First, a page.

By A Correspondent- The Zimbabwe Prison and Correctional Services (ZPCS), accused of showing favour to incarcerated ex-Cabinet ministers and other public figures by separating them from other inmates and offering them special treatment, has defended its position saying the practice is meant to protect them against violence and harassment.
Speaking during an all-stakeholder anti-graft Indaba organised by the Zimbabwe Anti-Corruption Commission (ZACC) and Transparency International Zimbabwe (TIZ) in Harare recently, ZPCS Deputy Commissioner-General Christine Manhivi said such public figures were prone to abuse and harassment in the cells.
Recently, there was a public outcry after reports filtered that a former Cabinet minister Prisca Mupfumira arrested for corruption-related charges was offered five-star treatment in remand prison.
Reports also made rounds that some prison officers had developed relationships with inmates to an extent of allowing them to be intimate with their partners in solitary cells while serving.
Other inmates were reportedly seen attending family funerals when they are expected to be in prison.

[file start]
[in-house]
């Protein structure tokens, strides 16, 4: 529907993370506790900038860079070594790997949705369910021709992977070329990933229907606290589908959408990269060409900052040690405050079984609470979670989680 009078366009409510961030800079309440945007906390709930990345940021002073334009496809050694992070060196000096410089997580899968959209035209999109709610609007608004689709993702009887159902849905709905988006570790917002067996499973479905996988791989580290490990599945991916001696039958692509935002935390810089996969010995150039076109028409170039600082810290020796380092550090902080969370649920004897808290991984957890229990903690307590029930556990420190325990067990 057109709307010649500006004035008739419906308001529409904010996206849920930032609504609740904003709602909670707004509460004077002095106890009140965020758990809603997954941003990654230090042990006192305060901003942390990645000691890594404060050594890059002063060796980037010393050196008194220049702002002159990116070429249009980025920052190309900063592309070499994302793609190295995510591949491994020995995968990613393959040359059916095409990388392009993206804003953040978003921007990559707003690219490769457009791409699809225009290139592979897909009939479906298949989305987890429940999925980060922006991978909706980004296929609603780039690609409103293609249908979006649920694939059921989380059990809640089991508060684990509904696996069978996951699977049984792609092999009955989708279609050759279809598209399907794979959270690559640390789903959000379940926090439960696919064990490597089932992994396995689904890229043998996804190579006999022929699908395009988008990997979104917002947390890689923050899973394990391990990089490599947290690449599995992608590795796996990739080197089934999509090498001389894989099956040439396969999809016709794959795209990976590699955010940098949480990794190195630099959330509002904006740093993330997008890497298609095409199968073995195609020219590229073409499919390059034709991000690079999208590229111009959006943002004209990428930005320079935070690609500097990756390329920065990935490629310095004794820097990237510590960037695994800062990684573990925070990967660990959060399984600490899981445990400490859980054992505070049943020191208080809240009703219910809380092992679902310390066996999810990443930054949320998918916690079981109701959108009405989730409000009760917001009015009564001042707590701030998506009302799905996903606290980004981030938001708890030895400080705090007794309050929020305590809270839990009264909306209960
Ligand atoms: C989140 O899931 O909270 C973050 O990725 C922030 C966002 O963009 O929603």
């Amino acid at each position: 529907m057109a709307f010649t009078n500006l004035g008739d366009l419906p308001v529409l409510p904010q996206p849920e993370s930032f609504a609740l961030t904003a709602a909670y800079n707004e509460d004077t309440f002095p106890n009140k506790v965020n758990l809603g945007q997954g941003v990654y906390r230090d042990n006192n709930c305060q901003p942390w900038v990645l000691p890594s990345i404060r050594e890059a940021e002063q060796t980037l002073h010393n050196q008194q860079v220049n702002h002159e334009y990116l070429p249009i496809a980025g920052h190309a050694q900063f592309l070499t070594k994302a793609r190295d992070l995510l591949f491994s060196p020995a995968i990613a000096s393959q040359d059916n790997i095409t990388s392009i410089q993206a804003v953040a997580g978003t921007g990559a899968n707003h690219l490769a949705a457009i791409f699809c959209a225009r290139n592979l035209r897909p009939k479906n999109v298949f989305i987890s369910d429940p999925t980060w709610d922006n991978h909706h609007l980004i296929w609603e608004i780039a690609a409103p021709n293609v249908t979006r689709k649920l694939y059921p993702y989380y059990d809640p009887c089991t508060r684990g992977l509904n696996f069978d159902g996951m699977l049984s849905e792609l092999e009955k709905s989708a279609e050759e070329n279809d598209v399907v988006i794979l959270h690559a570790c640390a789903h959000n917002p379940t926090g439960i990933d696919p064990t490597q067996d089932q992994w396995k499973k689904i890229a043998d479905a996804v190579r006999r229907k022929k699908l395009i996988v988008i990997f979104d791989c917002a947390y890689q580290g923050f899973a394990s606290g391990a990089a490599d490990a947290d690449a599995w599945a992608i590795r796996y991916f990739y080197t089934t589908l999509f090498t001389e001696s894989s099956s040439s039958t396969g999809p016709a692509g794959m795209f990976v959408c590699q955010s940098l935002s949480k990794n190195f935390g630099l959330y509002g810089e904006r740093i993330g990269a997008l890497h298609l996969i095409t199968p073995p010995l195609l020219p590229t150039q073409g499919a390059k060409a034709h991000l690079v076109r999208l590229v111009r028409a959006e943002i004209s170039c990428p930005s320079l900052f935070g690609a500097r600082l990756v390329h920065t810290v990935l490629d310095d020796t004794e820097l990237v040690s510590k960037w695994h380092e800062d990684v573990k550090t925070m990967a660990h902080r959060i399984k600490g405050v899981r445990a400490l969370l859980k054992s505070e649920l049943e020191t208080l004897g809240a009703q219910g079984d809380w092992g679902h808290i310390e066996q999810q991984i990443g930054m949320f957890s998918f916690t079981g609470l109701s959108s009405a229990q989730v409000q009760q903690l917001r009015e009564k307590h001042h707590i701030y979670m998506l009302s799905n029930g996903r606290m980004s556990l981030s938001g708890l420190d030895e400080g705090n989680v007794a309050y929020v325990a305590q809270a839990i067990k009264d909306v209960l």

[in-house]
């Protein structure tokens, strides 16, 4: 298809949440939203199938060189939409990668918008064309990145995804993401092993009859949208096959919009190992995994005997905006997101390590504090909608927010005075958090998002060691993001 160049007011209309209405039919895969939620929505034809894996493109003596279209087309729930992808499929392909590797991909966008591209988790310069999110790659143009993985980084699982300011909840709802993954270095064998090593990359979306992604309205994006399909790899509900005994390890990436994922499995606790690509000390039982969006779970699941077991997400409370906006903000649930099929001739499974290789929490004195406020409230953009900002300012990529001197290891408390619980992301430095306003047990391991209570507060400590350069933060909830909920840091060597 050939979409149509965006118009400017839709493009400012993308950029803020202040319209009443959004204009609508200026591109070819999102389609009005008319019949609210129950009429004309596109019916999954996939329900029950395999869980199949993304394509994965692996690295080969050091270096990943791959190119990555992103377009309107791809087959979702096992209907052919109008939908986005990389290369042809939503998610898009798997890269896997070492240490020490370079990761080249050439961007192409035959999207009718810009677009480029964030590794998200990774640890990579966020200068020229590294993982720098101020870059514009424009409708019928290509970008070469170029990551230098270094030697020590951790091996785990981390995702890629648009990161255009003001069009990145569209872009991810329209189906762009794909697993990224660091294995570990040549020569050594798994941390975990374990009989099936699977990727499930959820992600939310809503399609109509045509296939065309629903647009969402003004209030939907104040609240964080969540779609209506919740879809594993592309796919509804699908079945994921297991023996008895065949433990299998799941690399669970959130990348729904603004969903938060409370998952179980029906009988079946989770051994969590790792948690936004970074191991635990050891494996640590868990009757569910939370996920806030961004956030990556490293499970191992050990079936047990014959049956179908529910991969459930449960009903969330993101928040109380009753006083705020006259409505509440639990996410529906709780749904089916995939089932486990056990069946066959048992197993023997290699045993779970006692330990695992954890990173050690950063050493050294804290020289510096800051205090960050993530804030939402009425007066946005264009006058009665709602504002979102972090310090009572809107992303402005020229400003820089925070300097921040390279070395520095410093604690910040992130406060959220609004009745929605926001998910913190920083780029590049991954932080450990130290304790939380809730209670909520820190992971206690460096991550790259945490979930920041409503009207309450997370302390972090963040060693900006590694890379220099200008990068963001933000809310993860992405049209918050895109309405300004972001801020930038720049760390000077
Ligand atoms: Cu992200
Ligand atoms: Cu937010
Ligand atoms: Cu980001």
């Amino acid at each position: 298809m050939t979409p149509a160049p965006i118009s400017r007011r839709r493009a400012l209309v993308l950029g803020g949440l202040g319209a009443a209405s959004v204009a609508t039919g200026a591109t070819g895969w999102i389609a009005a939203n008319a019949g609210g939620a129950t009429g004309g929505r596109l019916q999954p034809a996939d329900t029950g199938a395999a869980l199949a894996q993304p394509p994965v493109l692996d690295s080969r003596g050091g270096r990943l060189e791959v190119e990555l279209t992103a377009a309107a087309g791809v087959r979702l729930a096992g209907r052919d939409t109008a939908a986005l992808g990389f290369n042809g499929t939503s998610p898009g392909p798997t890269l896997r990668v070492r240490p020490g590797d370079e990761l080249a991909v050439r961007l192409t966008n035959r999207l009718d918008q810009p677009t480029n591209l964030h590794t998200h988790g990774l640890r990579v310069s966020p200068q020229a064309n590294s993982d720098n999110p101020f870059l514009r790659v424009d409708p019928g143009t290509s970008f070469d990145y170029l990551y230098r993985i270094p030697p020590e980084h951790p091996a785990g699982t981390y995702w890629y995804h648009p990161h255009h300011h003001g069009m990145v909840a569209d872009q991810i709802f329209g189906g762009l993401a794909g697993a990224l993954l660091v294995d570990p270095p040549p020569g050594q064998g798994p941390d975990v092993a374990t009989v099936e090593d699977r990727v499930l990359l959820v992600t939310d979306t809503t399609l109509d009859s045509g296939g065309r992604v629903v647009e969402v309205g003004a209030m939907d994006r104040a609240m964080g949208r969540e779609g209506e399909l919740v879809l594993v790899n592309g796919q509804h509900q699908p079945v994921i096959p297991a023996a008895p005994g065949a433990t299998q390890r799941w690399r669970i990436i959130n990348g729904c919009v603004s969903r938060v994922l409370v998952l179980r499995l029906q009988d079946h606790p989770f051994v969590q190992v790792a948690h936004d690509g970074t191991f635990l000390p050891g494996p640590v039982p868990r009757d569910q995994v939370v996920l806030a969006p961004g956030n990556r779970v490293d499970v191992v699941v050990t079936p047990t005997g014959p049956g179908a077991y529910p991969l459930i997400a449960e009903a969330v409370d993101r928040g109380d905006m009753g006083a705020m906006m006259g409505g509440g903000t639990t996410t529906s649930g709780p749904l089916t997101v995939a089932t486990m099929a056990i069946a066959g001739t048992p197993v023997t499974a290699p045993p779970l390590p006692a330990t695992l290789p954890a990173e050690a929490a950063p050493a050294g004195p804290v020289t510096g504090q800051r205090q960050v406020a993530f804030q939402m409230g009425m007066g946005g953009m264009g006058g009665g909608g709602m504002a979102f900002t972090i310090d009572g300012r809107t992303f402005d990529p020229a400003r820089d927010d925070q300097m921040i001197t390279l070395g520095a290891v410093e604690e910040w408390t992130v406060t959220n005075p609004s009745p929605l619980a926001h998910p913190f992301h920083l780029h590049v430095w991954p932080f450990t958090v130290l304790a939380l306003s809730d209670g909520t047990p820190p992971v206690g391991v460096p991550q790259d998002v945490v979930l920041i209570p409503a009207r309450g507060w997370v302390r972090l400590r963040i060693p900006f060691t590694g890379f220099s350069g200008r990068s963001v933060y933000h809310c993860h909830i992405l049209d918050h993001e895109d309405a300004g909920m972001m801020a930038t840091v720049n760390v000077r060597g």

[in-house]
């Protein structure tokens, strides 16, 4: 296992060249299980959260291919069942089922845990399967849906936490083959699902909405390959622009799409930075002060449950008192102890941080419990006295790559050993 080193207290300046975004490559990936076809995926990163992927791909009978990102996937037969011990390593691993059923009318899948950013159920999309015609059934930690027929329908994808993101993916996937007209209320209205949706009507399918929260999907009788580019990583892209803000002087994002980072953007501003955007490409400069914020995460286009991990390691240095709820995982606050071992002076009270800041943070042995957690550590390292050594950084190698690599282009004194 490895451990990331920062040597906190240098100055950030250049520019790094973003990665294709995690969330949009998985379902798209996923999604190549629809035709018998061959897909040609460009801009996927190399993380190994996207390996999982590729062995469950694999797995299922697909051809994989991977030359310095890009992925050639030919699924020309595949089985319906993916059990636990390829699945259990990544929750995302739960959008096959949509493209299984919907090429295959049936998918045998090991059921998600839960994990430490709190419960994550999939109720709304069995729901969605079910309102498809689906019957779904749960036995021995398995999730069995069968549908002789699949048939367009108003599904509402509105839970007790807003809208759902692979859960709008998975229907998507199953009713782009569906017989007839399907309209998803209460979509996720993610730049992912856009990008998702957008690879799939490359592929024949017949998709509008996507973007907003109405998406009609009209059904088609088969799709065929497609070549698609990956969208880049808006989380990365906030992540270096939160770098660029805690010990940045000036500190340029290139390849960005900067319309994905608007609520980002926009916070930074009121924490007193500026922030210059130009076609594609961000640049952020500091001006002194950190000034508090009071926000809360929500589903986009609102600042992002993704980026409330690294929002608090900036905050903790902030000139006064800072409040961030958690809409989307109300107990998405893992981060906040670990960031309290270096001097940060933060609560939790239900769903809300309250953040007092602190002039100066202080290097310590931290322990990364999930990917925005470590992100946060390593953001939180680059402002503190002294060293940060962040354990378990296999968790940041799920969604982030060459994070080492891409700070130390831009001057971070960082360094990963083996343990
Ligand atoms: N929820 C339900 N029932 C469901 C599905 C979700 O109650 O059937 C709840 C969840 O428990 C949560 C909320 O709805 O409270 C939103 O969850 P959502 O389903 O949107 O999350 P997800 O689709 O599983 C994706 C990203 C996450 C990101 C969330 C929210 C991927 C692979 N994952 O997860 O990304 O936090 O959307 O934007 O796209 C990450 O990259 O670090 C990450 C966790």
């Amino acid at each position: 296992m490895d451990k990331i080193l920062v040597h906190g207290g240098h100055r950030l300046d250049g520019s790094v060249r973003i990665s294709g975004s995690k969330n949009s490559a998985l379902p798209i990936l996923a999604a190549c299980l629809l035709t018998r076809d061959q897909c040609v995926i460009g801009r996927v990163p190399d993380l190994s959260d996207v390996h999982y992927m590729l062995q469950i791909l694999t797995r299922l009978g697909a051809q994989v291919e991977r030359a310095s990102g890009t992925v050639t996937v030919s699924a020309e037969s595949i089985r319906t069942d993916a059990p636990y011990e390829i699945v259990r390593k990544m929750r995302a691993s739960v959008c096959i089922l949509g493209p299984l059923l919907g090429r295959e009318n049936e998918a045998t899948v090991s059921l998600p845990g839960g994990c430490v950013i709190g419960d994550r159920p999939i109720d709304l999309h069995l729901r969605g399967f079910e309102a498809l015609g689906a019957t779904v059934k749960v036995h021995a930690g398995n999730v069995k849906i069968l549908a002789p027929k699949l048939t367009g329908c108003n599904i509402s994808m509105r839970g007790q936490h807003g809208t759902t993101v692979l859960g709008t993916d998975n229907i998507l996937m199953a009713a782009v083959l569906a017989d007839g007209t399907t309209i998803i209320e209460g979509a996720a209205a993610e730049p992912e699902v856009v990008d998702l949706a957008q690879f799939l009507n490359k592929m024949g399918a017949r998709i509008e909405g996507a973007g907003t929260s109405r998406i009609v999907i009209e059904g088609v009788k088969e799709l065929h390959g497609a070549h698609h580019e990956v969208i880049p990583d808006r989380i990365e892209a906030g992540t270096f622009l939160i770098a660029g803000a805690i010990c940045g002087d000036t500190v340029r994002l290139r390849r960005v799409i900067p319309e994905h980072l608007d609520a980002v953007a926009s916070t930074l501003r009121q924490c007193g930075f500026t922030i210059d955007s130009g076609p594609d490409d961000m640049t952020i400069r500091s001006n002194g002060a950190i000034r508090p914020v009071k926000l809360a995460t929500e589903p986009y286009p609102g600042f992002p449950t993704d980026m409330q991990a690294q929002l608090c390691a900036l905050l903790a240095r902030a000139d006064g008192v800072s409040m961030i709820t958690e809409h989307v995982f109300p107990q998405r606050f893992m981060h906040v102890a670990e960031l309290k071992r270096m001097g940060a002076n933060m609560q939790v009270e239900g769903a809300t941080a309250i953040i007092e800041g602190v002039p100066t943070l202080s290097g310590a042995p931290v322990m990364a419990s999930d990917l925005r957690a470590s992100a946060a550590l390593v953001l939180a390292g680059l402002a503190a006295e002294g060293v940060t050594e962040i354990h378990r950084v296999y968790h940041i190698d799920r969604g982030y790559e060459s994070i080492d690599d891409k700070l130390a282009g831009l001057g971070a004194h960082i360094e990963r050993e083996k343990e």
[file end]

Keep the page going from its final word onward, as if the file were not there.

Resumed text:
Deputy Comm-Gen Manhivi said prisoners are classified differently and ministers and other public figures fall under the class of those who need protection by removal from others.
She said the treatment of such inmates is not a favour, but ZPCS protects them in terms of the law.
“We have different classes of inmates who, all need protection in terms of the law. All of us are potential prisoners and we must protect inmates as required by the law.
“Ministers and other public figures are prone to verbal and physical abuse when in custody by some angry inmates.
“Recently a female minister who was in remand prison, was harassed and threatened with violence by some inmates who accused of failing to build proper cells while in Government.
“We had to remove her and place her in a different cell as a way of protecting her from attack,” she said.
Deputy Comm-Gen Manhivi said the isolation of the minister is not a favour, but ZPCS simply acts in terms of the law.
“That is neither a favour nor preferential treatment at all. It’s not about giving them preferential treatment, but it’s a matter of classes.
“We simply separate them from the violent ones in terms of the law,” she said.